Melody J. Bremen spent most of her childhood in her imagination. She began writing when she was young and just never stopped. Her first novel, written at age 11, was about a cowboy who was bad and then became good.
Now she writes novels for middle-grade and young adult readers. She loves to write fantasy, mostly because you don’t have to do any research - those are the stories she finds in her mind. She also writes contemporary novels with imperfect protagonists who do big things.
Melody lives on a distant planet where all they do is write and read books. (Sometimes they eat jelly beans.) Oh, you want the truth. Well, then. She lives with her family in New Jersey, where people do normal people things. She has a faithful computer named Oswald. Other than that, she does not have any pets. She used to have a neurotic hamster named Puff, but she died. (As in, the hamster died.)
Reading was definitely my main hobby. As a preteen, I used to go to the library just about every week and come home with a big pile of books which I would then devour.
My favorite book changed as time went on. Around the age of nine, my favorite book was The Black Stallion. Then it was The Chronicles of Narnia. Then it was Percy Jackson and the Olympians. Nowadays, it's hard for me to pick one, because I love so many books, but two of my favorites are The Lord of the Rings by J. R. R. Tolkien and Wednesday Wars by Gary D. Schmidt.
2. Did you ever consider becoming an author as a child? If so, what was your first story about?
As soon as I heard that Gordon Korman was published at age 14, I decided I wanted to be published at age 13. It didn't happen. But I did a lot of writing, starting when I around nine years old. My first story was some sort of Peter Pan fan fiction. I don't remember much about it. I think I got about two pages in before it fizzled out. My first full-length story (written at age 11) was about a cowboy, who started out as a bad guy and eventually becomes a good guy. I had no lack of imagination, but my writing skills, well... I've worked on them since then.
3. What’s your favorite part of writing a story?
In my novel The Boy Who Painted the World, the character of Indigo talks about how his favorite part of drawing is the moment just before he starts, when the canvas is blank and the possibilities are endless. That's true for me as well. My favorite moment is when I'm just starting a new story and anything can happen.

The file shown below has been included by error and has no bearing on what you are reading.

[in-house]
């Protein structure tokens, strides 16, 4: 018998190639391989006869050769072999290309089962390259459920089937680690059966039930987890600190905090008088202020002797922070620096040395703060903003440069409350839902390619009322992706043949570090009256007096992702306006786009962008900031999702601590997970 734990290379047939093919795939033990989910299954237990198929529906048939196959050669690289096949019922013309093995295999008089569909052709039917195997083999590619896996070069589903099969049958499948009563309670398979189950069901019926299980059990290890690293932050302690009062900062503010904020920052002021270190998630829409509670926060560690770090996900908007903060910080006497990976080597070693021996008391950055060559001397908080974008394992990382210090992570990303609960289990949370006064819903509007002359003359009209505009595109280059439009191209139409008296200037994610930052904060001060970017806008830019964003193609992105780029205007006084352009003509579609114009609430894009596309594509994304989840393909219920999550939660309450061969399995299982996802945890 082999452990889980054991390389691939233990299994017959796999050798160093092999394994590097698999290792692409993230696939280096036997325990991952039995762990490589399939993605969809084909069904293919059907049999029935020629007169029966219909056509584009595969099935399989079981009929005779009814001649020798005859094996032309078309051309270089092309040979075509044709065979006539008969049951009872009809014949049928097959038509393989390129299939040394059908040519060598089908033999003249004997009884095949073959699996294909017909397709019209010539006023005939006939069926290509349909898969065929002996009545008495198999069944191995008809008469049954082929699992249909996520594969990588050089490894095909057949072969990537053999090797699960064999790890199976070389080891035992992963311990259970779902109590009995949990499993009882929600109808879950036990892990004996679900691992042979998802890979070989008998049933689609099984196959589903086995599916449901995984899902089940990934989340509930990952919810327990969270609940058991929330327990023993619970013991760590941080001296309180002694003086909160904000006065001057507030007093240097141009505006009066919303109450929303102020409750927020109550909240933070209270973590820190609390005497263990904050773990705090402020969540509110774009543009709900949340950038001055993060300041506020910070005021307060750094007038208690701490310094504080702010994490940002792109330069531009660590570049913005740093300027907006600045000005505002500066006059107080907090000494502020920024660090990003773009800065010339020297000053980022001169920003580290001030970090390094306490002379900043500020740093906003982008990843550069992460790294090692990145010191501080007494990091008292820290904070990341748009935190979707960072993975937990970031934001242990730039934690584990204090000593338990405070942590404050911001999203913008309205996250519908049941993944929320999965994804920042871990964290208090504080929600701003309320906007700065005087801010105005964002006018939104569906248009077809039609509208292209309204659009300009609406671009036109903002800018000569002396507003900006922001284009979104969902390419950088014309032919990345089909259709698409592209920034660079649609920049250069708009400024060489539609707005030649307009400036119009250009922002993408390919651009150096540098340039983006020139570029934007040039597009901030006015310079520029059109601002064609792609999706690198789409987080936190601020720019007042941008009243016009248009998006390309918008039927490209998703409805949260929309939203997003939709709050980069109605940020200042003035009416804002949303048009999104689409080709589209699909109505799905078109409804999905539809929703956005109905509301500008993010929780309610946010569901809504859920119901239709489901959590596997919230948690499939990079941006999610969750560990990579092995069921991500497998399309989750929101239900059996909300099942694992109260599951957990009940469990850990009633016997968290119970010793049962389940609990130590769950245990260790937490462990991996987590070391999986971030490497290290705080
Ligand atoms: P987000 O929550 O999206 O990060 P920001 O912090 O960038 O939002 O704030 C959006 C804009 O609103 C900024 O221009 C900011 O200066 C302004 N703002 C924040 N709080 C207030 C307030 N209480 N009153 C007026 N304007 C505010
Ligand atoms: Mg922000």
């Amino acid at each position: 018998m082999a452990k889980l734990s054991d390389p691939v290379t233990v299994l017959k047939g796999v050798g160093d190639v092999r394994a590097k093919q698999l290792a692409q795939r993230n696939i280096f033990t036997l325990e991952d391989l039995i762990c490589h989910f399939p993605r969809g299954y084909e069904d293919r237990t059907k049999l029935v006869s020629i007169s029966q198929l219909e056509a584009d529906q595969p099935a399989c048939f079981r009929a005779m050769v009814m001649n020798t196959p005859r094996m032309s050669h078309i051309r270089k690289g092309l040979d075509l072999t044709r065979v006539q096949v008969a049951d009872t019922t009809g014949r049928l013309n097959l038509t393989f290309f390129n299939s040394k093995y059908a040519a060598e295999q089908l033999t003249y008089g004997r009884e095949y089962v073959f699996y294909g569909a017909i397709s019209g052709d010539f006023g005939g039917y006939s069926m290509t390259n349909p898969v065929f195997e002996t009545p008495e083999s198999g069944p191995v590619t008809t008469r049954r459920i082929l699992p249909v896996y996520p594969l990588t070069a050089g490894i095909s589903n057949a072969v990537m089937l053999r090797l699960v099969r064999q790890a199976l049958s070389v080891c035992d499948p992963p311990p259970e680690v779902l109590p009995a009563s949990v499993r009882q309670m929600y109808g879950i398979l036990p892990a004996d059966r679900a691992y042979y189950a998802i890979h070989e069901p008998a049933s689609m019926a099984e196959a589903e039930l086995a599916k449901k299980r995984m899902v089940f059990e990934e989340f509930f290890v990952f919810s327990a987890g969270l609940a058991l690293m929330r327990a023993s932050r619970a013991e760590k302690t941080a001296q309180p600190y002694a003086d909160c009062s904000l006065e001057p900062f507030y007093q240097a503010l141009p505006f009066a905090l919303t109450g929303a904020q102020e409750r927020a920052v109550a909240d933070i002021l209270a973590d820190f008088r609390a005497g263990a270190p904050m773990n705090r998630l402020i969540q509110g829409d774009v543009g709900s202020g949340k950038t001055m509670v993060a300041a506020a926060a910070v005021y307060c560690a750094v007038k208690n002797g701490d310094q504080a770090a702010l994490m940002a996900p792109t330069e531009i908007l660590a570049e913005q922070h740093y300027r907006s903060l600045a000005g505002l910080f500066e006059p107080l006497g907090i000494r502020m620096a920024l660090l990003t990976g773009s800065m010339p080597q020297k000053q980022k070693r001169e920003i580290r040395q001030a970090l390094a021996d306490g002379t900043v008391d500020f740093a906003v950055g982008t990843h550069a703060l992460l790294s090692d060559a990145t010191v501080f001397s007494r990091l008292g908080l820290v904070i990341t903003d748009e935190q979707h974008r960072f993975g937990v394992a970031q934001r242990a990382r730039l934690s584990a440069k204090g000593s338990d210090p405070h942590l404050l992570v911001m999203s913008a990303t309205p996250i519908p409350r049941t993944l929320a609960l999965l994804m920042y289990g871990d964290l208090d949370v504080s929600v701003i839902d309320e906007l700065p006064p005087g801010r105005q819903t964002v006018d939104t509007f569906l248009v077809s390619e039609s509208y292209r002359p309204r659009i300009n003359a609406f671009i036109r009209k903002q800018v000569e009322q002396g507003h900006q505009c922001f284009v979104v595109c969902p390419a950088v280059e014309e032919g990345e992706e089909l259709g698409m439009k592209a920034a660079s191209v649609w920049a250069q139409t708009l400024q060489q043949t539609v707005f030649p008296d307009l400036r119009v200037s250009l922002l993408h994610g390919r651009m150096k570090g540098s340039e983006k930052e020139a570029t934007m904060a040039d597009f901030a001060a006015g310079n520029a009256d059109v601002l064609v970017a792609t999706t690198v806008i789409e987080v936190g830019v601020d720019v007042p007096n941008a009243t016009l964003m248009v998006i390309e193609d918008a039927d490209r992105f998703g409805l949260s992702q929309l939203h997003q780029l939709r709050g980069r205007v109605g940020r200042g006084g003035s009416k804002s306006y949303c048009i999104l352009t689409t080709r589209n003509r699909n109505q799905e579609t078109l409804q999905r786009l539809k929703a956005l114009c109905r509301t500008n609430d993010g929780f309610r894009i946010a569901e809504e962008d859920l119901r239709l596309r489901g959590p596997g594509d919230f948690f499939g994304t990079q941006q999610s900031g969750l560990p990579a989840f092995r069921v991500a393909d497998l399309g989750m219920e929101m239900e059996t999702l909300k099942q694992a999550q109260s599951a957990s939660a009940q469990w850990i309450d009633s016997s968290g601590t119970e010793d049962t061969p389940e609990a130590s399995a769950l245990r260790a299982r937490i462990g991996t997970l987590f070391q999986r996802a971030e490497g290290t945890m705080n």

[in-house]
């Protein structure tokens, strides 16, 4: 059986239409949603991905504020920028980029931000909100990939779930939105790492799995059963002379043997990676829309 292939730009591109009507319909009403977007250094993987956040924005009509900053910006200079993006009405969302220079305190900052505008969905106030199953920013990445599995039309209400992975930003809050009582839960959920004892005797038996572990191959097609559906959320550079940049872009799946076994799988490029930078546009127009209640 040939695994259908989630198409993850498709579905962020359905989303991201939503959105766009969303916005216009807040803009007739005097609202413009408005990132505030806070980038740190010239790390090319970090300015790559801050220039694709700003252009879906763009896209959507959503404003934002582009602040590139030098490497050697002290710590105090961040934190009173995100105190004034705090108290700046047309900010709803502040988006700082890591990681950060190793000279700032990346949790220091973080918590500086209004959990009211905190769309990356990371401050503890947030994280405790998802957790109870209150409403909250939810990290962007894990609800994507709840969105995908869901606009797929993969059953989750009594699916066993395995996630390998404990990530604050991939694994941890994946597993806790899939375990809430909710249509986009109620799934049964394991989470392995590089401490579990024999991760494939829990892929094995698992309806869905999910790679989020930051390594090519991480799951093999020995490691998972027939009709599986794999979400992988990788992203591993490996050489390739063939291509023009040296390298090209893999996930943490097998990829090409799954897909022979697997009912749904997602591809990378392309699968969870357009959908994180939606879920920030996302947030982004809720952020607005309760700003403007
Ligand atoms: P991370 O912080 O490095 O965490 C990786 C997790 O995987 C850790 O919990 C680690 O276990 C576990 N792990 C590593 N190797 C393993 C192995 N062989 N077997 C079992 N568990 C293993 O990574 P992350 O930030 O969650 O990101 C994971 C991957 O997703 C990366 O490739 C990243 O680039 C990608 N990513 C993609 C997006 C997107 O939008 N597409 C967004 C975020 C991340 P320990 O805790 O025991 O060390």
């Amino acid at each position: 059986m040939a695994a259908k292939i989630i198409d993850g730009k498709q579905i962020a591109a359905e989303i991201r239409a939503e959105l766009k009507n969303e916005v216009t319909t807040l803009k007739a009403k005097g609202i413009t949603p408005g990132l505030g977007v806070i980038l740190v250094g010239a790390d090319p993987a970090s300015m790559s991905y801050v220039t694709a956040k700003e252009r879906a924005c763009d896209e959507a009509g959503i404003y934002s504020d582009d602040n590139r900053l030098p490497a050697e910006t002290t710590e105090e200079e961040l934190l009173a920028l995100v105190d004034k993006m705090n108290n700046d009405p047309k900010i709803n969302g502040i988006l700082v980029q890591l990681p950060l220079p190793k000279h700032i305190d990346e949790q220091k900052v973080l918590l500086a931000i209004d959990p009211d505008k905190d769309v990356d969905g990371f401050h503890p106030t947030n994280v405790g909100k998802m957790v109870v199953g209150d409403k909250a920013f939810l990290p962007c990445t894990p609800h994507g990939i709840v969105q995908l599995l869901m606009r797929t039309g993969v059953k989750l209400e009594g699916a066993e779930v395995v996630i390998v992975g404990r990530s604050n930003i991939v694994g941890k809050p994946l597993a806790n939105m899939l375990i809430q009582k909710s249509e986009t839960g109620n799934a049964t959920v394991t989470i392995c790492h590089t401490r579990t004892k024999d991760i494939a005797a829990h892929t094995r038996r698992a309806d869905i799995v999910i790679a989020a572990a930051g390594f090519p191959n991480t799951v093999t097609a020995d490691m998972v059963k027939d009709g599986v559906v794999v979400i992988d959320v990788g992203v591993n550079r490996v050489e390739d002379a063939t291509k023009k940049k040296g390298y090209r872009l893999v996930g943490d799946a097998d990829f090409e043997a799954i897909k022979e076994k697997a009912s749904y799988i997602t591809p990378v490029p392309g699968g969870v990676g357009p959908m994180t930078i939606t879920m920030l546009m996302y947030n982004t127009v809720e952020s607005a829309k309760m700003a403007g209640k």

4. Are there any obstacles you had to overcome as a writer, and if so, how did you overcome them?
I struggled with finding the right voice for the character of Indigo. I wrote the first draft of the book during Nanowrimo, which is National Novel Writing Month, and occurs every November. I rushed to finish the book in a month, which is a lot faster than I usually write, and Indigo's characterization suffered because of it. While editing, I had to go back and think about who Indigo was and what was driving him.
5. If you could go back in time and give yourself advice before you started writing, what would you say, and why?
I would tell myself to create a better outline before I started the first draft. A well-written outline always helps the writing and editing process go more smoothly (for me).
6. The Prince of Korin and the Boy Who Painted the World are both amazing, well-written stories. Do you ever reread your books after they’ve been published?
Usually not. If I would, I may start nitpicking and poking at my work, which is kind of annoying.
7. The Boy Who Painted the World - a heart-wrenching story about a homeless child - and the Prince of Korin - which circulates around an exciting fantasy battle - are about two completely unrelated topics. What was your inspiration for these two different stories?
My stories usually start with a single image that pops into my head. The Boy Who Painted the World started as the image of a boy sitting in a cardboard box, his knees drawn up to his chest, staring out at the world. I immediately knew he was going to go on a journey, I just had to figure out what it was.
The Prince of Korin started as the image of two brothers in a palace. One was tall and athletic and the center of attention. The other was quieter, but I knew he had plenty going on in his mind. At first I thought, what if they were both fighting for the throne? But then I wondered, what would happen if neither of them wanted it...
8. Do you have any new children’s books in the making? If so, could you please share a few hints?
Indeed, I do. My upcoming novel is about an autistic girl who loves music. It's a bit different from my other works since it is a novel-in-verse. The estimated release date for that is Spring 2018.
There will also be another book about Prince Endomer, but I don't know yet when that will be coming out.